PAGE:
Another fascinating finding of the study arose from the researchers’ comparison of  interviewer, physician, and self-reports of health to find out which was the best predictor of mortality. The researchers first had each subject participate in an hour-long interview with a member of the research team, who asked them a number of questions about their mental health, feelings of stress, and functioning. The interviewers also had participants perform a few tasks such as chair stands and timed walking tasks to get an idea of their physical functioning. Then, study interviewers were asked to rate the participant’s health as either “excellent”, “very good”, “good”, “fair” or “poor”. On another day, the researchers had the physicians rate participants’ health on the same scale. Finally, participants were asked to rate their own health. Then, after the six year follow-up, the researchers compared the three ratings (interviewer, physician, and participant self-ratings), to see which rating best predicted how long a person lived.

What they found was that participants who the interviewers had rated as having “poor” health were 11.2 times more likely to have died at the six-year follow-up – in other words, the interviewer ratings strongly predicted mortality. As for the individuals’ self-ratings, participants who had rated themselves as having “poor” health were 6 times as likely to have died at the follow-up six years later. So, the self-ratings also significantly predicted mortality, but not as powerfully as the interviewer ratings. Finally – and most surprisingly – the physician ratings were the only ratings of the three that did not predict how long individuals would live (Todd & Goldman, 2013). This is striking – individuals were better at assessing their own health than were professionally trained physicians. Furthermore, interviewers who asked about a host of things not typically asked about in medical exams (mental health, feelings of stress) did better at predicting death than either self-ratings or doctors. Should physicians consider their patients the real experts when it comes to their health status? (Yes.)  Should they consider incorporating questions about mental health into standard physical exams? (Definitely.) Again, Dr. Goldman’s findings need to be replicated before definitive conclusions can be drawn, but her research brings up a plethora of fascinating questions and intriguing potential implications.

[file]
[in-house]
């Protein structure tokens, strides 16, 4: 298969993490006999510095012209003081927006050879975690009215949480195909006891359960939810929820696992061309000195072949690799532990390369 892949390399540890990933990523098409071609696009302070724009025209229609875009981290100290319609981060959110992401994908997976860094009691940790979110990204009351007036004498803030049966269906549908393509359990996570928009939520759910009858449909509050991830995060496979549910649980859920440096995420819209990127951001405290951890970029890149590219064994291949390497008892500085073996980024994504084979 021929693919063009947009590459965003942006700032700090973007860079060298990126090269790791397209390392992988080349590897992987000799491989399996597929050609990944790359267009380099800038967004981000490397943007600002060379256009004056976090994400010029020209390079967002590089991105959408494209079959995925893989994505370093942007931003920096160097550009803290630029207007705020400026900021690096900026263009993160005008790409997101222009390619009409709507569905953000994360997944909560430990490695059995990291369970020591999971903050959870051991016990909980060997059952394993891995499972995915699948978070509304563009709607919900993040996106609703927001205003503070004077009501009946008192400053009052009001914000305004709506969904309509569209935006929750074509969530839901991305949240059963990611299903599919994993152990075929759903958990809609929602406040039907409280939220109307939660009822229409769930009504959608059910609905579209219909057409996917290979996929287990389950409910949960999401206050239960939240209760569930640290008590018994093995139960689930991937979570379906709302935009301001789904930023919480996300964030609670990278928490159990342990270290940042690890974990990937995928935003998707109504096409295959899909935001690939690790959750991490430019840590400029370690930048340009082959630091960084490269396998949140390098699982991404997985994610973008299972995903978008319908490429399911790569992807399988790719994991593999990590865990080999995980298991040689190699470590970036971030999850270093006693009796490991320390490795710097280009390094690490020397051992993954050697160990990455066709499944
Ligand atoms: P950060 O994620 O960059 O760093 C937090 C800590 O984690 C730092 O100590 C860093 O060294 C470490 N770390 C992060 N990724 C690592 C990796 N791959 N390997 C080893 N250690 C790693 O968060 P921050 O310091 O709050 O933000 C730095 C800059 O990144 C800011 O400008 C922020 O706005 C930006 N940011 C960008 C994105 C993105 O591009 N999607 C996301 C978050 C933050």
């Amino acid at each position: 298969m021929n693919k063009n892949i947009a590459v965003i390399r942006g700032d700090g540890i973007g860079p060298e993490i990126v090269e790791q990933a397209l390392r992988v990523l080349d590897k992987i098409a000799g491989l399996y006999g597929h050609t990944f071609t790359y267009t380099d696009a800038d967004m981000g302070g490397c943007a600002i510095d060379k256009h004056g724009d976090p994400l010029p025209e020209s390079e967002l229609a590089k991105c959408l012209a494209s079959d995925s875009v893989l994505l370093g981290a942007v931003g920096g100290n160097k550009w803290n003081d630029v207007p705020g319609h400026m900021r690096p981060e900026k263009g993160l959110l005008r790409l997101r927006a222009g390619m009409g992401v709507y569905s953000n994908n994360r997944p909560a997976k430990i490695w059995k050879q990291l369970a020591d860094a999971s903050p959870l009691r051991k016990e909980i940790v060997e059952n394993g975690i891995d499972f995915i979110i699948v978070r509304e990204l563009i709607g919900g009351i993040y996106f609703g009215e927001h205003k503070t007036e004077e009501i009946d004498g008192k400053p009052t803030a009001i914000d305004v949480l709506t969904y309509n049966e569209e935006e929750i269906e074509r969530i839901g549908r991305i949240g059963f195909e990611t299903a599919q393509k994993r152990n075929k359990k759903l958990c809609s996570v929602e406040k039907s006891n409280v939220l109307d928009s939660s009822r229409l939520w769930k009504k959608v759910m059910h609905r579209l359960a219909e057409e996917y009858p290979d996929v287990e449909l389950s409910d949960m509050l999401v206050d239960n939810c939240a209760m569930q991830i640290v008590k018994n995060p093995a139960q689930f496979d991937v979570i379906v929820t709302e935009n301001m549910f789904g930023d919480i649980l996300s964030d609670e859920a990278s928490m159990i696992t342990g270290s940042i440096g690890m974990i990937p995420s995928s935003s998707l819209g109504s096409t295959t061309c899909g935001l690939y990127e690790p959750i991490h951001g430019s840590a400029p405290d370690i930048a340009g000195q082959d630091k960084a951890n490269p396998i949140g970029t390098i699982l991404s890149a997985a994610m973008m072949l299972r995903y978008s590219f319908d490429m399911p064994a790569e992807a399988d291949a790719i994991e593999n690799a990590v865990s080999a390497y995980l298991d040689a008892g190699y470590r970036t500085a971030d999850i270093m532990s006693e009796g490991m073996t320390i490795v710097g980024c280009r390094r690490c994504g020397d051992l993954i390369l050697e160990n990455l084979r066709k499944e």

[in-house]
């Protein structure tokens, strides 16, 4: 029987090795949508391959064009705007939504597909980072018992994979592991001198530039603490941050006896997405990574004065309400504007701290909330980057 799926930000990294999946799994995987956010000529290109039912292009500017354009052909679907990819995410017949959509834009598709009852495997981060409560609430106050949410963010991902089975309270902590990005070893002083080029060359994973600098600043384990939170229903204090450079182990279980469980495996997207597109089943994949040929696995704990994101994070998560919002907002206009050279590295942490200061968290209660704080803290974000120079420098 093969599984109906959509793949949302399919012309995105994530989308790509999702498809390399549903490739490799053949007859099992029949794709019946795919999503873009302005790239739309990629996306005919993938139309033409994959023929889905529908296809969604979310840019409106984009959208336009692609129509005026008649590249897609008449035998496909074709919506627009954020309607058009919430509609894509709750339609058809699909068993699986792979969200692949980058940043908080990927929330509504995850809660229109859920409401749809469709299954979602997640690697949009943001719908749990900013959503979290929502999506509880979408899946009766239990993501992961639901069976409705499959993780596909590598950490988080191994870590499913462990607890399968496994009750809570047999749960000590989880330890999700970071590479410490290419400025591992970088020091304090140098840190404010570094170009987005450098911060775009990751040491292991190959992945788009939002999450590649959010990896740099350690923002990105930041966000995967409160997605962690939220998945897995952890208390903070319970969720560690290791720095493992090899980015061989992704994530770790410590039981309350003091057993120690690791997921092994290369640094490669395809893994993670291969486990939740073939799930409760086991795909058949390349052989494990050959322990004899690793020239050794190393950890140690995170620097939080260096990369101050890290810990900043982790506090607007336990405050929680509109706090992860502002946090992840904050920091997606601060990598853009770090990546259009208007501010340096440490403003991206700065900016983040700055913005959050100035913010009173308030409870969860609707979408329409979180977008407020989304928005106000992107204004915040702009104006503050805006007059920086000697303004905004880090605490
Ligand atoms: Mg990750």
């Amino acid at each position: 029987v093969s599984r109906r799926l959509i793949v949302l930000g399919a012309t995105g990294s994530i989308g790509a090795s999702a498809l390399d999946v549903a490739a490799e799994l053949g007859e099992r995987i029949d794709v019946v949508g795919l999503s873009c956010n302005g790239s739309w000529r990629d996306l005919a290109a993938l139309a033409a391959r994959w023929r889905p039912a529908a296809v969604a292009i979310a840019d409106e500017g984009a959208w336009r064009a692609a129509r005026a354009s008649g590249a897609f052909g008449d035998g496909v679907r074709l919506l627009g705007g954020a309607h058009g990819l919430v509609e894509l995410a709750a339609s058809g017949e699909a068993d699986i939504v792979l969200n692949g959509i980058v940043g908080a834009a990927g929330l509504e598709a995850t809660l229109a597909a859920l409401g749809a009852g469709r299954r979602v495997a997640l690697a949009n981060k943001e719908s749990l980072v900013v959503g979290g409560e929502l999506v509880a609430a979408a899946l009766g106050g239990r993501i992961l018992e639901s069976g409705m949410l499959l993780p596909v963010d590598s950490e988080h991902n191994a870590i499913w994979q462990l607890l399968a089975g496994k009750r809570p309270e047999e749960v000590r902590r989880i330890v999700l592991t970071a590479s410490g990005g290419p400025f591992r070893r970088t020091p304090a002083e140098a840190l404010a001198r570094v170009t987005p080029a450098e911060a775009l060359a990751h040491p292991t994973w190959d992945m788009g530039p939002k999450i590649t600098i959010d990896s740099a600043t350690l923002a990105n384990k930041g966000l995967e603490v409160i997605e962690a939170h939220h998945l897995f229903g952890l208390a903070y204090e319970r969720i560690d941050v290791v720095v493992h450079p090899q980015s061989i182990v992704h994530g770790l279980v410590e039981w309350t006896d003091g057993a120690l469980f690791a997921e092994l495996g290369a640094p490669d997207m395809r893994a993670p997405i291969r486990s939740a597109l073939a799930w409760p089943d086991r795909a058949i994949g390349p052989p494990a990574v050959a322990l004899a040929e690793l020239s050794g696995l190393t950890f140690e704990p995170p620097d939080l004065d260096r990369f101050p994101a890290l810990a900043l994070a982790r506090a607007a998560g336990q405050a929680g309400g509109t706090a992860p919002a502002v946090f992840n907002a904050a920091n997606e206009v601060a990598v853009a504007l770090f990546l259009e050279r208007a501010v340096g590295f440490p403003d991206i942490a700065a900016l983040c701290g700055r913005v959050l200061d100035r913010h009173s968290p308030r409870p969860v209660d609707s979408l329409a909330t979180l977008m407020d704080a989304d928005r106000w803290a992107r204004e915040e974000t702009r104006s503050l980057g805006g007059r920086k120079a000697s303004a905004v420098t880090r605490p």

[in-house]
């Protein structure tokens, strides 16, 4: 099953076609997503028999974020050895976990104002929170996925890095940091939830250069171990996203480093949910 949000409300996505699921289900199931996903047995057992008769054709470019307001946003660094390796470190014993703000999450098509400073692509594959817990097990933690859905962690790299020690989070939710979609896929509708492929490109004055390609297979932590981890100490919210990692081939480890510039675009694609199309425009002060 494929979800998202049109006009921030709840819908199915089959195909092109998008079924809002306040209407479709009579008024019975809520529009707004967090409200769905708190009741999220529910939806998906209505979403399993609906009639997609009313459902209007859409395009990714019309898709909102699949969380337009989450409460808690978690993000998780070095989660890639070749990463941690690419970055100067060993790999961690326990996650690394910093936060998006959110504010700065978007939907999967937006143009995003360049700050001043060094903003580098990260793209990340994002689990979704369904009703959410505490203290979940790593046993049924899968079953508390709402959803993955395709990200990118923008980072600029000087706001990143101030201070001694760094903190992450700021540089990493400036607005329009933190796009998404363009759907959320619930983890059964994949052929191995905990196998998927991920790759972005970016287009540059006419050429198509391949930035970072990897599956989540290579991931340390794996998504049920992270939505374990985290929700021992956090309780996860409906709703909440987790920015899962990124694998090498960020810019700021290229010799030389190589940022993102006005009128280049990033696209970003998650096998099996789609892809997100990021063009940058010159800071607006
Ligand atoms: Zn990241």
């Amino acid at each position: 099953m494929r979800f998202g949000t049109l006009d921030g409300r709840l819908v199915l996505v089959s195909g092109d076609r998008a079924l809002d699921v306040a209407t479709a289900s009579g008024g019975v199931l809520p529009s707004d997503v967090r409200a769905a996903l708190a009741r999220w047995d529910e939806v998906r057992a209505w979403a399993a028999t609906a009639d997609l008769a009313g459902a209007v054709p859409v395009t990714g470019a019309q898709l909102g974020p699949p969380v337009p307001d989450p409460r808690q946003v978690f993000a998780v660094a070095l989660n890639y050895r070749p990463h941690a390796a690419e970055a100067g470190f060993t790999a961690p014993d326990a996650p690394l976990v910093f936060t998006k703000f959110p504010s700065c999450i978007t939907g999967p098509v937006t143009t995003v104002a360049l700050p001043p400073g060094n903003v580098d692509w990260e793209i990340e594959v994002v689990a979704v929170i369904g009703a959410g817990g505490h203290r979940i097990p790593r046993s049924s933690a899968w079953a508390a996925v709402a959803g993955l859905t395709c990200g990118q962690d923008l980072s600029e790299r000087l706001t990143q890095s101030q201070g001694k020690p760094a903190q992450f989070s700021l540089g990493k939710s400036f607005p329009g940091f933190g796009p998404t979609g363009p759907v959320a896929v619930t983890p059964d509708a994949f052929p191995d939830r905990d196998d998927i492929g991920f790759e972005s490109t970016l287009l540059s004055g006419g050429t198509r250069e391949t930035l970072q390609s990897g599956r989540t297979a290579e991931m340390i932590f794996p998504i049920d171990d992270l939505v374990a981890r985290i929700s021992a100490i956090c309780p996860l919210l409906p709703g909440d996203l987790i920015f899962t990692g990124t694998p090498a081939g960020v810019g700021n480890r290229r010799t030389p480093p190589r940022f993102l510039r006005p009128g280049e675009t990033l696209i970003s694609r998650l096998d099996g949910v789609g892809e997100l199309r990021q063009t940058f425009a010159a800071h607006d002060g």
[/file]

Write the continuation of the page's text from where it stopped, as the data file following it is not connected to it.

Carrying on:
To watch a video of the full seminar, sponsored by UCLA’s California Center for Population Research, visit:


Cornman, J. C., Glei, D. A., Goldman, N., Chang, M., Lin, H., Chuang, Y., …. Weinstein, M. (2014). Cohort Profile: The Social Environment and Biomarkers of Aging Study (SEBAS) in Taiwan. International Journal of Epidemiology. Advance online publication. doi: 10:1093/ije/dyu179.

Todd, M. A. & Goldman, N. (2013). Do interviewer and physician health ratings predict mortality? Epidemiology, 24(6), 913-920. doi: 10.1097/EDE.0b013e3182a713a8

UncategorizedLarissa Dooley